dounai (didwmi) aor. inf. "to pay" - [is it permissible] to give. The infinitive forms a infinitival clause subject of the verb exestin, "is right / permissible"; "to pay taxes to Caesar is right or not?" "Is it right for us to pay the poll-tax to Caesar?" Barclay.
khnson (oV) "taxes / the imperial tax" - The tax here is not the regular duties levied on goods etc. but the poll tax, a direct administrative tax levied by the Roman government on the Jewish populous. It was hated by the Jews.
Kaisari dat. "to Caesar" - to caesar [or not]? Dative of indirect object. "Emperor", CEV; "the Roman government."
iii] Jesus responds to the approach of the Pharisees, v18-21. The tax would normally be paid in Roman coinage. With the inscription "Tiberius Caesar, son of the divine Augustus" on one side, and "high priest", pontifex maximus, on the other, religious Jews tried to use the coinage for tax purposes only. As was the practice of religious Jews, Jesus wouldn't carry this coinage around with him, but a Herodian would happily carry it. First, Jesus questions their motives and then, using the image on a coin, establishes a principle concerning the mutual responsibilities that God's people owe both God and the secular state. Jesus takes the issue no further, but of course, "where Caesar claims what is God's, the claims of God have priority", Carson. The incursion of the state into what is God's domain is certainly not new, cf., Elijah's opposition to the religious policy of Ahab and Jezebel, or Daniel's refusal to submit to the edict of Darius. Note also Acts 4:5-20, 5:27-29.
de "but" - but/and. Usually treated as adversative, as NIV, although primarily serving to indicate a step in the dialogue.
gnouV (ginwskw) aor. part. "knowing" - [jesus] having known. The participle is adverbial, best treated as causal, "because he was aware of their malicious motives."
thn ponhrian (a) "evil intent" - the wickedness, evil [of them said]. Accusative direct object of the participle "having known." "Jesus was aware of their malicious intention", REB.
uJpokritai (hV ou) voc. "hypocrites" - [why do you test me] hypocrites. Vocative. Their flattery shows that they are not genuine seekers after the truth.
ti "why" - Interrogative; often formed as dia ti, "because why?"
peirazete "trap" - snare. The word can mean "test" in the sense of putting someone to a test with the intention of faulting them. This leads to the meaning "tempt" as in AV. "You are not out for information, you are out to make trouble in your two-faced maliciousness", Barclay.
moi dat. pro. "[show] me" - [show] to me. Dative of indirect object.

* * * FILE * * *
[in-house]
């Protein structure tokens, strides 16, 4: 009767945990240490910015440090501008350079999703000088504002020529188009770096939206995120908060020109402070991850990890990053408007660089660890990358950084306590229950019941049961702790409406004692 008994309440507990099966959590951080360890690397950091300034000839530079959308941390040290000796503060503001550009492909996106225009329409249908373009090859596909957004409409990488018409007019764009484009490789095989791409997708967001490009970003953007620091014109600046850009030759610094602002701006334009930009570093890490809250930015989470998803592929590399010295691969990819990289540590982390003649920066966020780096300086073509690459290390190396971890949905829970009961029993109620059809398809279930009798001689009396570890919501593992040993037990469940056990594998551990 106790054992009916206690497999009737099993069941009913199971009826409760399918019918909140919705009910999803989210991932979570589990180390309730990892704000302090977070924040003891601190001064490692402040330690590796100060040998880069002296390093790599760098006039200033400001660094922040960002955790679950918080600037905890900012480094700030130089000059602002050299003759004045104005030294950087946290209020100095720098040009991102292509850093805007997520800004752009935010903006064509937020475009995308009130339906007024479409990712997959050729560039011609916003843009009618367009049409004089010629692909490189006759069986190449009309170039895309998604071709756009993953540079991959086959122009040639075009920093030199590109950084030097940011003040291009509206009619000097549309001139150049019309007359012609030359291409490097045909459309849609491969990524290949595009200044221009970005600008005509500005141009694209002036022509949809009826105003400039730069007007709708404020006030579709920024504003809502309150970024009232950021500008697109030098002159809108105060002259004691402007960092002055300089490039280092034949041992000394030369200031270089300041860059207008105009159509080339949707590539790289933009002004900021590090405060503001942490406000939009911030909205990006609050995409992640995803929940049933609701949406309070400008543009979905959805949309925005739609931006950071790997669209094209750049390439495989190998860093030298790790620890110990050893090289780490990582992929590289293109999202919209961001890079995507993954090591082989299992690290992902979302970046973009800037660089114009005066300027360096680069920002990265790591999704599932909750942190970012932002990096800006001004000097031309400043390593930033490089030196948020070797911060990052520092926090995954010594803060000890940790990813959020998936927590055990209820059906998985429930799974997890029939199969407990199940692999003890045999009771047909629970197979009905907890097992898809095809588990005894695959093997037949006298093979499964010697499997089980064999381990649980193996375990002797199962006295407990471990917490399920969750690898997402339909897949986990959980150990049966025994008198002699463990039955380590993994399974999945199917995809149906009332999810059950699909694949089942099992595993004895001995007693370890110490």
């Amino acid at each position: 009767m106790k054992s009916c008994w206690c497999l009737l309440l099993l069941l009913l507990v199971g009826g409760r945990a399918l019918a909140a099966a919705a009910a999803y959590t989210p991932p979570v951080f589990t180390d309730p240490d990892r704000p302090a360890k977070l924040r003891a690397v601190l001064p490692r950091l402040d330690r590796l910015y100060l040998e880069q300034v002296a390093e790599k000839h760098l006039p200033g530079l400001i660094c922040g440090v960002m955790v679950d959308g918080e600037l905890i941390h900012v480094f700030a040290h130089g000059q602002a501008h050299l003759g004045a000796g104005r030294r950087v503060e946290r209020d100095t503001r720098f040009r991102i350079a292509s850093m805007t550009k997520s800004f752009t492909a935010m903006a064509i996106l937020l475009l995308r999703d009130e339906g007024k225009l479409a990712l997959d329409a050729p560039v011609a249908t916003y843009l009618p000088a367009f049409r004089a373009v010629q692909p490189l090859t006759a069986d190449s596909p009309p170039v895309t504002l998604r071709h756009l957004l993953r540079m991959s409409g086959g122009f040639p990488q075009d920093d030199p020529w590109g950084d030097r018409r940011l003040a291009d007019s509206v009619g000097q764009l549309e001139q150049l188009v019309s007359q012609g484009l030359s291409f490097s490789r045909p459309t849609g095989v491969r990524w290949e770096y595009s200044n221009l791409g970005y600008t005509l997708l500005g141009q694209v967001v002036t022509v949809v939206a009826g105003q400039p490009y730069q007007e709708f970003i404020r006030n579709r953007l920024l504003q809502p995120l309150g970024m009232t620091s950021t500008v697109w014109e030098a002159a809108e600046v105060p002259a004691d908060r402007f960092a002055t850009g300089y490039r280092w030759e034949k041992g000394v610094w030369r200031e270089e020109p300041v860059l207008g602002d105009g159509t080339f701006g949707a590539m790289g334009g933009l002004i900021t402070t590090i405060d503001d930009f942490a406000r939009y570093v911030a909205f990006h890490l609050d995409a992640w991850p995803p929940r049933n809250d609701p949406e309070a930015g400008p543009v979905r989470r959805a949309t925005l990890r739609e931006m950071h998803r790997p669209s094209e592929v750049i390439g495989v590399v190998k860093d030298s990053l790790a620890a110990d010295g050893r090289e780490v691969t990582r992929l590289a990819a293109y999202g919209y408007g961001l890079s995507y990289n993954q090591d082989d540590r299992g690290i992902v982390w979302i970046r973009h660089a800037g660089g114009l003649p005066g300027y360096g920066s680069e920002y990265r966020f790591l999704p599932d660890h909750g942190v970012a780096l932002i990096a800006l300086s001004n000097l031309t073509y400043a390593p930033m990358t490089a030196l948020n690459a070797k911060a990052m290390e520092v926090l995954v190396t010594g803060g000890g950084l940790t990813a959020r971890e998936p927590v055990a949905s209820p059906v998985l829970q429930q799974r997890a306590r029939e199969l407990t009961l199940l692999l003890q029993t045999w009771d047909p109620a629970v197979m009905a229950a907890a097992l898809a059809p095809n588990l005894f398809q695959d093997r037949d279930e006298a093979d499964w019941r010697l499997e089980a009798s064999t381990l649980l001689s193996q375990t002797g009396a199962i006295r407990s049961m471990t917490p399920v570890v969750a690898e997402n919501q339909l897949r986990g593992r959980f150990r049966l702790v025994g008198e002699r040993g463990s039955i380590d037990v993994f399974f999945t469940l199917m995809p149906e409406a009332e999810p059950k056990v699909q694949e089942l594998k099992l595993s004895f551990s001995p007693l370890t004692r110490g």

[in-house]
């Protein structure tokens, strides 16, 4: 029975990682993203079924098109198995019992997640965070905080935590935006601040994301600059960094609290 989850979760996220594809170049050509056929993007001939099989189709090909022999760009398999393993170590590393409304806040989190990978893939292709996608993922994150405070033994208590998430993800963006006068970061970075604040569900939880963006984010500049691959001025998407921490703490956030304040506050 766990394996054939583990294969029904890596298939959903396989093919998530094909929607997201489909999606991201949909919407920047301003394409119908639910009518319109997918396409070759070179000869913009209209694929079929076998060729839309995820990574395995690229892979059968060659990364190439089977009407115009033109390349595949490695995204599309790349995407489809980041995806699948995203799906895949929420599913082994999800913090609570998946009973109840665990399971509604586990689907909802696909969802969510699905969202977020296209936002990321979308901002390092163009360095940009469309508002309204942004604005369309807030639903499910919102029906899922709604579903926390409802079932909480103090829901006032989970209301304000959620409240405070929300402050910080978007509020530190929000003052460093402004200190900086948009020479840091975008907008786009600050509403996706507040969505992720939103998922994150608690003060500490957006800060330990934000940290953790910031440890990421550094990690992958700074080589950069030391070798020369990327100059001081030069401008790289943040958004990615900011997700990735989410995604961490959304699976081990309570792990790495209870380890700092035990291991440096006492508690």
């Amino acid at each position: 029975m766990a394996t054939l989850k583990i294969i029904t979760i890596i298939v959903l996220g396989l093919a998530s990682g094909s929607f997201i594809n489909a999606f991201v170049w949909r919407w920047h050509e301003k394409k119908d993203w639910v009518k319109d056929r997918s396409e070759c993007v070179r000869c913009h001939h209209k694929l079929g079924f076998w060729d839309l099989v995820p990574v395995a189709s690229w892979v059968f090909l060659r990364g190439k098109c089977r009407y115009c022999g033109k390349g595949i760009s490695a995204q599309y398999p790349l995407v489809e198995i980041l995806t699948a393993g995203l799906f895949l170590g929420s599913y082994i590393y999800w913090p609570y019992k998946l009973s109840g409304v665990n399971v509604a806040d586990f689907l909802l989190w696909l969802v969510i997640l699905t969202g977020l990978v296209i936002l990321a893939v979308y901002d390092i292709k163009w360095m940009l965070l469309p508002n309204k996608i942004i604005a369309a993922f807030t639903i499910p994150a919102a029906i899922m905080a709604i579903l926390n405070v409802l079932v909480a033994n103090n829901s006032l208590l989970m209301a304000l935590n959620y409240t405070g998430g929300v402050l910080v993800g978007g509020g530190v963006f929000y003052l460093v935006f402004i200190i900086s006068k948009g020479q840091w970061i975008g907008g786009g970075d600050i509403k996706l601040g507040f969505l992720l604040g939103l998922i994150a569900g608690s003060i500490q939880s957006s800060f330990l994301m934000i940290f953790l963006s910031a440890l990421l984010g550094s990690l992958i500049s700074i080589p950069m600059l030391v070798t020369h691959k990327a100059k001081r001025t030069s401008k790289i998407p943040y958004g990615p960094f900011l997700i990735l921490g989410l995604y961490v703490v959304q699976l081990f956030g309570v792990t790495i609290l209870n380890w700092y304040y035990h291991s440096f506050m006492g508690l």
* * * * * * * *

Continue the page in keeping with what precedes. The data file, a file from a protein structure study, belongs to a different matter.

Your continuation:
tou khnsou (oV) gen. "[the coin] used for paying the tax" - [the coin] of the poll tax. The genitive is adjectival, attributive, "the poll tax coin", or idiomatic, as NIV, "the coin which is used to pay the poll tax."
dhnarion (on) "a denarius" - [and they brought to him] a denarius. Accusative direct object of the verb "to bring to." A silver Roman coin valued at a day's wage. It carried the emperor's visage, and since it often carried a religious inscription (eg. Tiberious, "God and High Priest") it was highly offensive to a pious Jew. It was not something you would want to carry into the Temple, but the poll tax had to be paid with this coinage.
legei (legw) pres. "he asked" - he says. Historical / narrative present tense for dramatic effect. Also found in v21a, 21b.
autoiV dat. pro. "them" - to them. Dative of indirect object.
hJ eikwn (h) "portrait" - [whose] image [is this]. "Whose head is this?", NRSV; "likeness", Weymouth.
hJ epigrafh (h) "[and whose] inscription" - [and] the superscription. "Whose picture and name are on it", CEV.
tote adv. "then" - [they say to him, caesar's] then, therefore [he says to them]. Temporal adverb, next in sequence.
apodote (apodidwmi) aor. imp. "give" - render, pay back, give back, return. The word carries the sense of returning something that rightly belongs to another. No matter how the Jews may despise the Romans, they are obliged to contribute to the cost of government, given that they share in its benefits. Similarly, as citizens of heaven, there are other obligations that cannot be neglected. "Pay what is owing", Morris.
oun "-" - therefore. Inferential; "Well then, ...."
kaisari dat. "[give back] to Caesar" - [give the things of caesar] to caesar [and the things of god to god]. Dative of indirect object / interest.
ta kaisaroV "what is Caesar's" - the things of caesar. As with "of God", the genitive "of Caesar" is adjectival, possessive; "what belongs to Caesar" / "what belongs to God." The neuter accusative article ta, as in ta tou qeou, serves as a nominalizer.
iv] The delegation is amazed at Jesus' answer and so withdraws, v22.
akousanteV (akouw) aor. part. "when they heard this" - having heard. The participle is adverbial, best treated as temporal, as NIV, but possibly causal.
eqaumasan (qaumazw) aor. "they were amazed" - This response is used to describe a pre-faith response to Jesus; something more than acknowledgment, but less than saving faith.
afenteV (afihmi) aor. part. "so they left [him]" - [and] having left [him they went away]. The participle is adverbial, possibly temporal, "then they left him and went away", Moffatt, but more likely consecutive, as NIV, or even just attendant circumstance, "they went away and left him", Barclay.